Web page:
Agenda item 12: Global Strategy for Women’s, Children’s and Adolescents’ Health (2016–2030)
We welcome progress in the implementation of the strategy. However, research and development of health tools to address the often neglected specific medical needs of women and children requires greater prioritisation.
Children are among the most neglected in drug development and paediatric formulations of drugs are often not developed. Additionally, there are knowledge gaps in understanding impacts of medicines on biological females, especially those of childbearing potential, who are often excluded from clinical trials. Lack of inclusion of women and children in R&D limits understanding of the effects of the disease and delays access to treatments.
We welcome the ongoing work of the Global Accelerator for Paediatric Formulations Network to promote innovation of medicines for children and call for support for its priorities. We urge member states to support and implement strategies for innovation of, and access to, health tools to better meet the needs of children and women.
Agenda item 13.1: Universal Health Coverage
Reorienting health systems to primary health care as a resilient foundation for UHC and preparations for a HLM of the UNGA on UHC (EB152/5)
Access to appropriate affordable health tools is a key component of achieving universal health coverage. For antibiotics and neglected tropical diseases treatment, access remains a major challenge in many regions.
The true test of Universal Health coverage (UHC) is whether it addresses the needs of vulnerable and marginalised populations, such as the 1.7 billion people living with NTDs. Too often existing health tools for these diseases have serious limitations hampering the provision of care, can cause catastrophic health expenditure, and impede disease control.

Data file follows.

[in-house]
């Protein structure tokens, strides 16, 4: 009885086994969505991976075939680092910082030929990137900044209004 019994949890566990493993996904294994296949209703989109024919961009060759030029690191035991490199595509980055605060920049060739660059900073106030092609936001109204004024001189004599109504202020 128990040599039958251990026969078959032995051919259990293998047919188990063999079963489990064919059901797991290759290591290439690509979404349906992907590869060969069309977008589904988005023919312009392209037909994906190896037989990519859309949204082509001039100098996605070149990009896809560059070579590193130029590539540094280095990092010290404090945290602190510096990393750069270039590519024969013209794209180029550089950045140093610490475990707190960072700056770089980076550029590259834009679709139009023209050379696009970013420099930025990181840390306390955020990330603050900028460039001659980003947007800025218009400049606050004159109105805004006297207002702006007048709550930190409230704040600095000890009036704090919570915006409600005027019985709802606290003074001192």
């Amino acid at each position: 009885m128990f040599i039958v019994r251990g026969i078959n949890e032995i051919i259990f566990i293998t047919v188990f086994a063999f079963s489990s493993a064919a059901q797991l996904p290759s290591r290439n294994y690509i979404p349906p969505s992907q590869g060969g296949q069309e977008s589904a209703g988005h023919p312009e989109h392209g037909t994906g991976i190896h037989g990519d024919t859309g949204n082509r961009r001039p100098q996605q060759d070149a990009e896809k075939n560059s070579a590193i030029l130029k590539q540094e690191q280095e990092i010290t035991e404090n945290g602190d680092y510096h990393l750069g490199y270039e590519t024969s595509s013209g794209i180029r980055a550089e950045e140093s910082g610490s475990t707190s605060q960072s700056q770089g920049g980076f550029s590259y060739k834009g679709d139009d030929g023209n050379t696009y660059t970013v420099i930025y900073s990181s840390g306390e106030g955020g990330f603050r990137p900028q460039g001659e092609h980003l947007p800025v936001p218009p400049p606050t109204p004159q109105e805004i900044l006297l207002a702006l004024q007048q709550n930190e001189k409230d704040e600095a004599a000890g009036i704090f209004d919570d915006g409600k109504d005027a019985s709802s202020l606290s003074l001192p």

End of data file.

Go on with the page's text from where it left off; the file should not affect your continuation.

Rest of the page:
R&D can support UHC by developing new tools for use at primary care level, reducing the need for specialist intervention in hospital settings. For example, oral treatments, or better diagnostic tests. We urge member states to include monitoring of the development and access to health tools as part of UHC action plans and link UHC innovation needs with investment in PPR infrastructure at the upcoming high-level meetings, ensuring sustainability
Agenda item 15.1 – Strengthening WHO preparedness for and response to health emergencies
- Strengthening clinical trials to provide high-quality evidence on health interventions and to improve research quality and coordination (EB152/13)
- Strengthening the global architecture for health emergency preparedness, response and resilience A76/10
DNDi welcomes the implementation report of the resolution to strengthen clinical trials and commends the Secretariat for organizing the stakeholder consultations. We urge member states to take action on the gaps referenced in the report including:
- Improving coordination between new and existing clinical trial networks
- ensuring investments in clinical trial ecosystems include flexibility to respond to emergencies and existing health priorities
- Supporting coordination for regulatory authorities and ethics committees to expedite and streamline clinical trial approval and review processes.
- Supporting the development of best practices for countries on how to ensure access and benefit-sharing principles are implemented
- Ensure that the links are made to resolution WHA 72.8 on transparency to ensure public availability of clinical trial cost data
In relation to the global architecture for health emergency preparedness and response:
The IHR and INB processes provide an opportunity to agree approaches in advance rather than seek to negotiate during a crisis. For the research, development and access to health tools, greater coordination is needed to ensure equity is operationalized including:
- End-to-end R&D approaches, with access embedded, that include early-stage research and clinical development in addition to manufacturing and distribution
- Surge and at-risk public financing for preparedness and response, as well as agreed conditions on publicly funded research to ensure that new treatments and technologies are accessible and affordable for all.
In relation to the medical countermeasure's platform, it is critical all member states are engaged in its design and that R&D capacity across and within regions is harnessed and increased.